I sleep.

Jill Korn

Creative Sleeping

I used to do battle with sleep but no longer. Battling insomnia was as exhausting as the day ahead having not slept because of the insomnia. 

Sleep and lack thereof was a vicious circle. Until . . . several years ago I came across a Facebook post with a picture of a postcard. Bright yellow with a sketch of a lady wearing a mini skirt version of a twenties flapper outfit. The drawing isn’t in fact relevant. I am awake, bear with. The postcard was a Somee design. American, I believe. They have a website of kitschy postcards with slogans and other products. Search in categories such as, ‘21 people share the worst things they’ve overheard while pretending to be asleep’.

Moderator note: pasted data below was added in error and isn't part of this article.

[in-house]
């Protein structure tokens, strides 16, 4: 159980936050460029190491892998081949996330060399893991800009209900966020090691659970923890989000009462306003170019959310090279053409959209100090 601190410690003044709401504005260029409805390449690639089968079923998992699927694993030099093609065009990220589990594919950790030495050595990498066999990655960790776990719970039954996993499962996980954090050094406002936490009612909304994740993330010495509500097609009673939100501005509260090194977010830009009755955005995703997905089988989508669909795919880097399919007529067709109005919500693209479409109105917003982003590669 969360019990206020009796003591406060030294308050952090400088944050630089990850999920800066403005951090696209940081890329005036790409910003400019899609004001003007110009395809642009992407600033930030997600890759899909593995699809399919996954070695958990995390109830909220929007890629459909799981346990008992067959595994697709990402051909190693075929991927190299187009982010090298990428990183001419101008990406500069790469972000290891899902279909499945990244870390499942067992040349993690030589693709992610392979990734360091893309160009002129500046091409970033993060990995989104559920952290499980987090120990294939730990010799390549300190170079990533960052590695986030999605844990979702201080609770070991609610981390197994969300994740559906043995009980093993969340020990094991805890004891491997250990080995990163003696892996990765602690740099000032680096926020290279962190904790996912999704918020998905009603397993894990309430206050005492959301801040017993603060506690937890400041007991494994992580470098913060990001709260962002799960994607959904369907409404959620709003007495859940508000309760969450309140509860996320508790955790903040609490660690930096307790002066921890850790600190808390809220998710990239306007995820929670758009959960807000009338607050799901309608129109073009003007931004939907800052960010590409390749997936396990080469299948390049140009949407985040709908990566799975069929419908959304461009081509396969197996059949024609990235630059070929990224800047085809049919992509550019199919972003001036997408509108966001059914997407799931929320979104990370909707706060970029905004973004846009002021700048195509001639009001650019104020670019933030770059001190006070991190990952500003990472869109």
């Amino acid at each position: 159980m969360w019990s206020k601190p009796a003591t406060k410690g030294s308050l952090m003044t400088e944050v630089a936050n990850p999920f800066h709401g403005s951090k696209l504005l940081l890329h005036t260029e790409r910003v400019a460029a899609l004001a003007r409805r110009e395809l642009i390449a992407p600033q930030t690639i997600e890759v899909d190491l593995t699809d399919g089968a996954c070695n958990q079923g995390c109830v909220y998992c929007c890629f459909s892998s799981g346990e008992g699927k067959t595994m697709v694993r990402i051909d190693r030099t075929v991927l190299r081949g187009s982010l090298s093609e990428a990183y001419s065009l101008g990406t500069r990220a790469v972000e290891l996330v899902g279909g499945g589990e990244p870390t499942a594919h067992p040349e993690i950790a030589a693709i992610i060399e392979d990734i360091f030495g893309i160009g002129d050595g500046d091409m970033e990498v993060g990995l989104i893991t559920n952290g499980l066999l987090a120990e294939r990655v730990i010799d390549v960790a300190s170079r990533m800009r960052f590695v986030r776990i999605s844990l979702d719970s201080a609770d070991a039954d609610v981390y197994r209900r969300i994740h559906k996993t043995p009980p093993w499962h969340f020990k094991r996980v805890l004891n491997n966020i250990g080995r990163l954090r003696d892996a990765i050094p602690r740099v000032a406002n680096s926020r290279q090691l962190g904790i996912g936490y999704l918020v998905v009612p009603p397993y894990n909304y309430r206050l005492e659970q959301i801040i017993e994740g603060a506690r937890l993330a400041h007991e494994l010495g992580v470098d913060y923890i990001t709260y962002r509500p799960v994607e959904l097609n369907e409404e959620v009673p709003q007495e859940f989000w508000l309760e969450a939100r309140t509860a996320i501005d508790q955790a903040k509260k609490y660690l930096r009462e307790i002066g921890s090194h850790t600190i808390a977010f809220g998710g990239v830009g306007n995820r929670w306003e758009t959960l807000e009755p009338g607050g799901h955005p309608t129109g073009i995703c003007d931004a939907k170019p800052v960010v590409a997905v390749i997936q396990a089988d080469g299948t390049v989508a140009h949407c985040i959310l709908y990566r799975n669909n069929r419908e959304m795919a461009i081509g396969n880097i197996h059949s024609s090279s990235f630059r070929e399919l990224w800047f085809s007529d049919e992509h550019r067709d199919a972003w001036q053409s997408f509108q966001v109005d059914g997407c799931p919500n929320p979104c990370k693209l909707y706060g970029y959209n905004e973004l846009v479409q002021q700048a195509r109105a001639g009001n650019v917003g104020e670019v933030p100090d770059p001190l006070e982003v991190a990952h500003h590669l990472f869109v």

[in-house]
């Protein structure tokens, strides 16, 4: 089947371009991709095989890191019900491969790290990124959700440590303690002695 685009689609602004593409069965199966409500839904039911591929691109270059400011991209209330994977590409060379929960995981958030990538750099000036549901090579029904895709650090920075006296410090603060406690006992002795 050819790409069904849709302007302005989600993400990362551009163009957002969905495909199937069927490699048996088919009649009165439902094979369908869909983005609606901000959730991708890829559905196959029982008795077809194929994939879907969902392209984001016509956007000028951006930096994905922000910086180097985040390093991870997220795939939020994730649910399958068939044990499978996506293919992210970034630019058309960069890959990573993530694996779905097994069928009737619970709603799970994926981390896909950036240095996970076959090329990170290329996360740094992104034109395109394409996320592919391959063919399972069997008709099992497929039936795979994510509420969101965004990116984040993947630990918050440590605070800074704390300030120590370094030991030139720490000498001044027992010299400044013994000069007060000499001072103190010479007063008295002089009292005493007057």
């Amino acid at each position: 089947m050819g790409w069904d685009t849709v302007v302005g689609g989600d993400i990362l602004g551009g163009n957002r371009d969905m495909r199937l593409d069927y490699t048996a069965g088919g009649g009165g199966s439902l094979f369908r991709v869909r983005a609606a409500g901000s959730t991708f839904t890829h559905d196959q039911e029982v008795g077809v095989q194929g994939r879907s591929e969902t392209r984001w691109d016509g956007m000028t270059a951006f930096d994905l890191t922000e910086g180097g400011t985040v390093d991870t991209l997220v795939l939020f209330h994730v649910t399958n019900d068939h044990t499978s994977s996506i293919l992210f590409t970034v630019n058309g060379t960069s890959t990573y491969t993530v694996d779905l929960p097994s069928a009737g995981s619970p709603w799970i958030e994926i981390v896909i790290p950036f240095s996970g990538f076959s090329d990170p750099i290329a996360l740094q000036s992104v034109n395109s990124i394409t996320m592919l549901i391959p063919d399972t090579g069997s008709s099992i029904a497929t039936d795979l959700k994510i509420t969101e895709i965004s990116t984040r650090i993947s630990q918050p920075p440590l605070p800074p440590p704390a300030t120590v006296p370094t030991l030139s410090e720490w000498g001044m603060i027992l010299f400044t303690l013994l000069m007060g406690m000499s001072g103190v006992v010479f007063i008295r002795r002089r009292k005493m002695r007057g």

The postcard I found, printed out and blu-tacked to the wall says, 

‘If you ever wanna know what a creative person’s mind feels like, imagine a browser with 2,857 tabs open. All. The. Time.’

The proverbial penny dropped. My hyperactive, creative brain was not switching off and it related to my sleep patterns. At which point I stopped stressing about not sleeping. 

Since I let go of sleep as an issue to worry about, I sleep. Not always the same every night but more consistent. If it’s a night of notebook scribbling or reading, I go with it. I discovered the benefits of a daytime ‘power nap’ aka ‘forty winks’. 

If I can imagine sleep as an entity, truth is sooner or later it catches up, whispering, 

‘Enough. Off to the Land of Nod with you.’ 

Just tuck me in.

Sarah Farman

Our sincerest thanks to everyone who took part in this CLANGERS series. It’s been so lovely to read them all every month. Stay tuned for another feature in the not-too-distant future.

The CLANGERS series: